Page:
Periodical Reviews -- By: Anonymous

Journal: Bibliotheca Sacra
Volume: BSAC 162:648 (Oct 2005)
Article: Periodical Reviews
Author: Anonymous

Periodical Reviews

By The Faculty and Library Staff of Dallas Theological Seminary

Robert D. Ibach, Editor

“My Pilgrimage from Atheism to Theism: A Discussion between Antony Flew and Gary Habermas,” Antony Flew and Gary Habermas, Philosophia Christi 6 (2004): 197-211.

In December 2004 the Associated Press reported that Antony Flew, perhaps the world’s foremost philosophical atheist, had changed his mind about the existence of God. In this fascinating conversation with Gary Habermas, a Christian philosopher at Liberty University, Flew explains why he became a theist and offers some preliminary thoughts about what sort of theist he has become.

At least a year before his decision made international news Flew concluded that scientific arguments for the existence of God were ultimately persuasive. In particular he states, “I think the argument to Intelligent Design is enormously stronger than it was when I first met it” (p. 200). As a result Flew has accepted an Aristotelian theism, believing in a God of power and intelligence. He somewhat hesitatingly agrees with Habermas that this First Cause must be both all-powerful and omniscient, but Flew is still working out the details of this new belief.

Though open to the idea of revelation, Flew does not accept the God of “any revelatory system” (p. 199). He speaks very negatively about Islam, rejecting both its claimed revelation and its encouragement of political conquest. He is more positive toward Christianity, noting that “Jesus is an enormously attractive charismatic figure,” but says the problem of evil still prevents him from becoming a Christian (p. 211).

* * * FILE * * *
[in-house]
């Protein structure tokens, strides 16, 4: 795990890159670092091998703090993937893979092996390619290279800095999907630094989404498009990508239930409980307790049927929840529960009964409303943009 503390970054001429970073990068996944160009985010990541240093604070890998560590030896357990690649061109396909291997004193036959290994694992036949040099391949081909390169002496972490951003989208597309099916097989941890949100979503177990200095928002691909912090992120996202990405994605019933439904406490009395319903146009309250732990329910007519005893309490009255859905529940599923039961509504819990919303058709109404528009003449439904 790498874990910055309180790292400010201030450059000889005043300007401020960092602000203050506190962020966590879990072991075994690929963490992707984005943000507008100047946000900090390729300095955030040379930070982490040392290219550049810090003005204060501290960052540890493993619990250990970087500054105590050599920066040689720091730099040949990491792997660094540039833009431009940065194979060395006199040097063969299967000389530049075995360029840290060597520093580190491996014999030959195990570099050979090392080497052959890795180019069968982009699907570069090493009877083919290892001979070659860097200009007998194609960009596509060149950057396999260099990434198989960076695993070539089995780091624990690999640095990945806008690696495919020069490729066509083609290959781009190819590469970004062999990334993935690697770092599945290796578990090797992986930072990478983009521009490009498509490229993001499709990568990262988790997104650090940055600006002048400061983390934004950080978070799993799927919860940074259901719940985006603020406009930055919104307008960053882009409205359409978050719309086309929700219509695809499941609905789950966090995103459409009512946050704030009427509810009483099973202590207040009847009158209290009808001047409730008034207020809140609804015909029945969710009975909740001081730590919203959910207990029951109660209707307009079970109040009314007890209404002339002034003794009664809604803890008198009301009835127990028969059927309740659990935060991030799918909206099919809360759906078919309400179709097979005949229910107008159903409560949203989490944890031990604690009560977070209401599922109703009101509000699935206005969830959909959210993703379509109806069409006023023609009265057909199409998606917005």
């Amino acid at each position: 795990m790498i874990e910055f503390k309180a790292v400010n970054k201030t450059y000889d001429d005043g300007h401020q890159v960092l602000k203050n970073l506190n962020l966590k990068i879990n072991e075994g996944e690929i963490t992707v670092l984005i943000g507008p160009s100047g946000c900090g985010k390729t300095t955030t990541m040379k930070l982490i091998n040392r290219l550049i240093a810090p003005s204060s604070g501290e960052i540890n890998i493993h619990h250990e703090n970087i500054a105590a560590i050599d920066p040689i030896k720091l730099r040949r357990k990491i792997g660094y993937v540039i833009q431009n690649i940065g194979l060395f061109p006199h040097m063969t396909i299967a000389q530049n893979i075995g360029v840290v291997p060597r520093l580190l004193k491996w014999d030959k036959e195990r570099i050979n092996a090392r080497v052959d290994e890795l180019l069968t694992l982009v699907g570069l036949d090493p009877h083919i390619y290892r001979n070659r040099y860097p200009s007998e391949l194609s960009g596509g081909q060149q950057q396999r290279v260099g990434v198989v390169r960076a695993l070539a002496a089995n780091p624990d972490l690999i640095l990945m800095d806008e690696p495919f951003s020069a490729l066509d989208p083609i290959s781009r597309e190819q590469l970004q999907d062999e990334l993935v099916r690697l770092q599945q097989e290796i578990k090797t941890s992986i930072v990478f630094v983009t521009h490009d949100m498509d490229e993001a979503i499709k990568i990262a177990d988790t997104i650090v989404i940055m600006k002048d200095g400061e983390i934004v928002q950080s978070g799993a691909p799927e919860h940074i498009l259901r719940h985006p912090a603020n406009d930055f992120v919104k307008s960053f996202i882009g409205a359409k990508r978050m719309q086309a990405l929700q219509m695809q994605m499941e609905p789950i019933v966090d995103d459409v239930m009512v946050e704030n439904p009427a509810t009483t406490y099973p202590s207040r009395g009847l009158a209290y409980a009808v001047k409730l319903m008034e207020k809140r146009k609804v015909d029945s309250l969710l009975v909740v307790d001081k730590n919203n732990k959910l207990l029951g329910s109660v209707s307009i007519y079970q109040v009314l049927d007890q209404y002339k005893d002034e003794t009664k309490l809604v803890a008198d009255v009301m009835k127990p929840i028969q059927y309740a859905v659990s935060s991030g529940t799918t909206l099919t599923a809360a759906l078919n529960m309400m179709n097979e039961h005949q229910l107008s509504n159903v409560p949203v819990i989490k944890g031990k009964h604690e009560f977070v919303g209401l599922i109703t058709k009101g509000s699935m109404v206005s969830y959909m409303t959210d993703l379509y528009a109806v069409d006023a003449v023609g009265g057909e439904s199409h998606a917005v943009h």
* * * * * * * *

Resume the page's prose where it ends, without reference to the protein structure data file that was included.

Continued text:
As editor Craig Hazen notes, the tone of this interview is not triumphalist. He writes, “We fully understand that this interview is but a snapshot of one man’s thinking during a given period of time” (p. 193). Still, Christian apologists are understandably thrilled by Flew’s acceptance of theism, and this conversation offers significant insight into his thinking. In addition to the issues highlighted here Flew and Habermas also discuss the possibility of the afterlife, mind-body issues, and evidence for the resurrection. This captivating dialogue is well worth reading.

Robert A. Pyne

“Christ Crucified and the Inversion of Roman Ideology in 1 Corinthians,” Mark T. Finney, Biblical Theology Bulletin 35 (2005): 20-33.

In this article Finney presents a case for an anti-imperial polemic in 1 Corinthians. This is not new. However, in addition to describing the imperial

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